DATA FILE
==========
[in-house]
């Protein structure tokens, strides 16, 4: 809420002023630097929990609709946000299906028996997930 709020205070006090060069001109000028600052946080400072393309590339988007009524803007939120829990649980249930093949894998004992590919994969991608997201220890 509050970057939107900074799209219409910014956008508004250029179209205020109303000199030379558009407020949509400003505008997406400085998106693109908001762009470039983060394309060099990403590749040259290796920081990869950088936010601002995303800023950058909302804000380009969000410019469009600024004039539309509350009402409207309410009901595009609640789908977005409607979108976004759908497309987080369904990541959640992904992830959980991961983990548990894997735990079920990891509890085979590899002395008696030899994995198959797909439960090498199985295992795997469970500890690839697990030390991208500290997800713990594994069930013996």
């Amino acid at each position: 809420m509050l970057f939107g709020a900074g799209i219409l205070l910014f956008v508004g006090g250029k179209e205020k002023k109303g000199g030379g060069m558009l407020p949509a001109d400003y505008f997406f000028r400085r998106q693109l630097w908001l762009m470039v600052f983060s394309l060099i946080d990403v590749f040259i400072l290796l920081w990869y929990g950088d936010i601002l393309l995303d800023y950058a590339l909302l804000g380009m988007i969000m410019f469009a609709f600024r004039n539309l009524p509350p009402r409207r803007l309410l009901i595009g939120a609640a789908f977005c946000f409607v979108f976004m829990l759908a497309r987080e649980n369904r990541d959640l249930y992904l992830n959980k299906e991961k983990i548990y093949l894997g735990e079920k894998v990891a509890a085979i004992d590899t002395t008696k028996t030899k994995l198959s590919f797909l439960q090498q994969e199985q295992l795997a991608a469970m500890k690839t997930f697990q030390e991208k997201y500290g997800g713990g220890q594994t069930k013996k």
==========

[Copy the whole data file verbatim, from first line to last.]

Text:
[in-house]
């Protein structure tokens, strides 16, 4: 809420002023630097929990609709946000299906028996997930 709020205070006090060069001109000028600052946080400072393309590339988007009524803007939120829990649980249930093949894998004992590919994969991608997201220890 509050970057939107900074799209219409910014956008508004250029179209205020109303000199030379558009407020949509400003505008997406400085998106693109908001762009470039983060394309060099990403590749040259290796920081990869950088936010601002995303800023950058909302804000380009969000410019469009600024004039539309509350009402409207309410009901595009609640789908977005409607979108976004759908497309987080369904990541959640992904992830959980991961983990548990894997735990079920990891509890085979590899002395008696030899994995198959797909439960090498199985295992795997469970500890690839697990030390991208500290997800713990594994069930013996």
């Amino acid at each position: 809420m509050l970057f939107g709020a900074g799209i219409l205070l910014f956008v508004g006090g250029k179209e205020k002023k109303g000199g030379g060069m558009l407020p949509a001109d400003y505008f997406f000028r400085r998106q693109l630097w908001l762009m470039v600052f983060s394309l060099i946080d990403v590749f040259i400072l290796l920081w990869y929990g950088d936010i601002l393309l995303d800023y950058a590339l909302l804000g380009m988007i969000m410019f469009a609709f600024r004039n539309l009524p509350p009402r409207r803007l309410l009901i595009g939120a609640a789908f977005c946000f409607v979108f976004m829990l759908a497309r987080e649980n369904r990541d959640l249930y992904l992830n959980k299906e991961k983990i548990y093949l894997g735990e079920k894998v990891a509890a085979i004992d590899t002395t008696k028996t030899k994995l198959s590919f797909l439960q090498q994969e199985q295992l795997a991608a469970m500890k690839t997930f697990q030390e991208k997201y500290g997800g713990g220890q594994t069930k013996k």